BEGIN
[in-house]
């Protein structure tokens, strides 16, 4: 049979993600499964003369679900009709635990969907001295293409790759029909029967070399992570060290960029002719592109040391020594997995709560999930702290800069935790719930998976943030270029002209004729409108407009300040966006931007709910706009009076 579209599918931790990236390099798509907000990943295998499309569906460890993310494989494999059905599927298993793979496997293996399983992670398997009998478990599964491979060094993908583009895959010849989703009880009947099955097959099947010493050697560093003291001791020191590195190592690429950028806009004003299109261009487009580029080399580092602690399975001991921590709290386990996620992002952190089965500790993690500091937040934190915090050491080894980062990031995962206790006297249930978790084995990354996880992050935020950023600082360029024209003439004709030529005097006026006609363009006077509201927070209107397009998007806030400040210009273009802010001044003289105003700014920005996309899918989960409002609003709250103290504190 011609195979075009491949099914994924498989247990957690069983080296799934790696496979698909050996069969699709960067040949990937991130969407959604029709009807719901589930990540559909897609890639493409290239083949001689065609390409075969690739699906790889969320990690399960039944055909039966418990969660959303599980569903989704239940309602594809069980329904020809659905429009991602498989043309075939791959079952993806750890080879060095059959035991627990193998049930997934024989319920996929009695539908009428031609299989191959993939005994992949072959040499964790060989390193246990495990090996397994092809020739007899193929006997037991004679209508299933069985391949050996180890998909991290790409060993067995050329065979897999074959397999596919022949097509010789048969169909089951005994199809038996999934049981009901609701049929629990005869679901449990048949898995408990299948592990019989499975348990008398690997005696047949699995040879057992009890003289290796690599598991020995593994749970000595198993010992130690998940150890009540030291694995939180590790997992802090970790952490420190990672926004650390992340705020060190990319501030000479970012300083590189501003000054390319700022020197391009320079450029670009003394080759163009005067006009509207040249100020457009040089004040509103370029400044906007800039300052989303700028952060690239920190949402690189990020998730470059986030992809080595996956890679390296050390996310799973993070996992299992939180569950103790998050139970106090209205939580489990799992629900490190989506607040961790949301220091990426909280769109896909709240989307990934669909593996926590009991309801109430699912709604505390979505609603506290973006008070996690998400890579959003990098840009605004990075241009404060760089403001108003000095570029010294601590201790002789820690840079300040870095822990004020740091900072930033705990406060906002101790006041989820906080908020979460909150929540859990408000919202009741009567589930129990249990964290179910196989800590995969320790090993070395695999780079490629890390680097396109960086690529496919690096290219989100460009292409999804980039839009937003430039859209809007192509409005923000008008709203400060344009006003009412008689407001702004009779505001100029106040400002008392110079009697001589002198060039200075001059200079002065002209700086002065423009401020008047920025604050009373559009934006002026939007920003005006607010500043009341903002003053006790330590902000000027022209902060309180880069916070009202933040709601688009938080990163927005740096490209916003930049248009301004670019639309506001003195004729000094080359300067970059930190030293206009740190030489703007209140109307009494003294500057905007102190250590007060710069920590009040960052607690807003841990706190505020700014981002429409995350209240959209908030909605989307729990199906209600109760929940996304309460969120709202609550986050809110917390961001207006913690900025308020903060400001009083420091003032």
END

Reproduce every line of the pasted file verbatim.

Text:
[in-house]
């Protein structure tokens, strides 16, 4: 049979993600499964003369679900009709635990969907001295293409790759029909029967070399992570060290960029002719592109040391020594997995709560999930702290800069935790719930998976943030270029002209004729409108407009300040966006931007709910706009009076 579209599918931790990236390099798509907000990943295998499309569906460890993310494989494999059905599927298993793979496997293996399983992670398997009998478990599964491979060094993908583009895959010849989703009880009947099955097959099947010493050697560093003291001791020191590195190592690429950028806009004003299109261009487009580029080399580092602690399975001991921590709290386990996620992002952190089965500790993690500091937040934190915090050491080894980062990031995962206790006297249930978790084995990354996880992050935020950023600082360029024209003439004709030529005097006026006609363009006077509201927070209107397009998007806030400040210009273009802010001044003289105003700014920005996309899918989960409002609003709250103290504190 011609195979075009491949099914994924498989247990957690069983080296799934790696496979698909050996069969699709960067040949990937991130969407959604029709009807719901589930990540559909897609890639493409290239083949001689065609390409075969690739699906790889969320990690399960039944055909039966418990969660959303599980569903989704239940309602594809069980329904020809659905429009991602498989043309075939791959079952993806750890080879060095059959035991627990193998049930997934024989319920996929009695539908009428031609299989191959993939005994992949072959040499964790060989390193246990495990090996397994092809020739007899193929006997037991004679209508299933069985391949050996180890998909991290790409060993067995050329065979897999074959397999596919022949097509010789048969169909089951005994199809038996999934049981009901609701049929629990005869679901449990048949898995408990299948592990019989499975348990008398690997005696047949699995040879057992009890003289290796690599598991020995593994749970000595198993010992130690998940150890009540030291694995939180590790997992802090970790952490420190990672926004650390992340705020060190990319501030000479970012300083590189501003000054390319700022020197391009320079450029670009003394080759163009005067006009509207040249100020457009040089004040509103370029400044906007800039300052989303700028952060690239920190949402690189990020998730470059986030992809080595996956890679390296050390996310799973993070996992299992939180569950103790998050139970106090209205939580489990799992629900490190989506607040961790949301220091990426909280769109896909709240989307990934669909593996926590009991309801109430699912709604505390979505609603506290973006008070996690998400890579959003990098840009605004990075241009404060760089403001108003000095570029010294601590201790002789820690840079300040870095822990004020740091900072930033705990406060906002101790006041989820906080908020979460909150929540859990408000919202009741009567589930129990249990964290179910196989800590995969320790090993070395695999780079490629890390680097396109960086690529496919690096290219989100460009292409999804980039839009937003430039859209809007192509409005923000008008709203400060344009006003009412008689407001702004009779505001100029106040400002008392110079009697001589002198060039200075001059200079002065002209700086002065423009401020008047920025604050009373559009934006002026939007920003005006607010500043009341903002003053006790330590902000000027022209902060309180880069916070009202933040709601688009938080990163927005740096490209916003930049248009301004670019639309506001003195004729000094080359300067970059930190030293206009740190030489703007209140109307009494003294500057905007102190250590007060710069920590009040960052607690807003841990706190505020700014981002429409995350209240959209908030909605989307729990199906209600109760929940996304309460969120709202609550986050809110917390961001207006913690900025308020903060400001009083420091003032």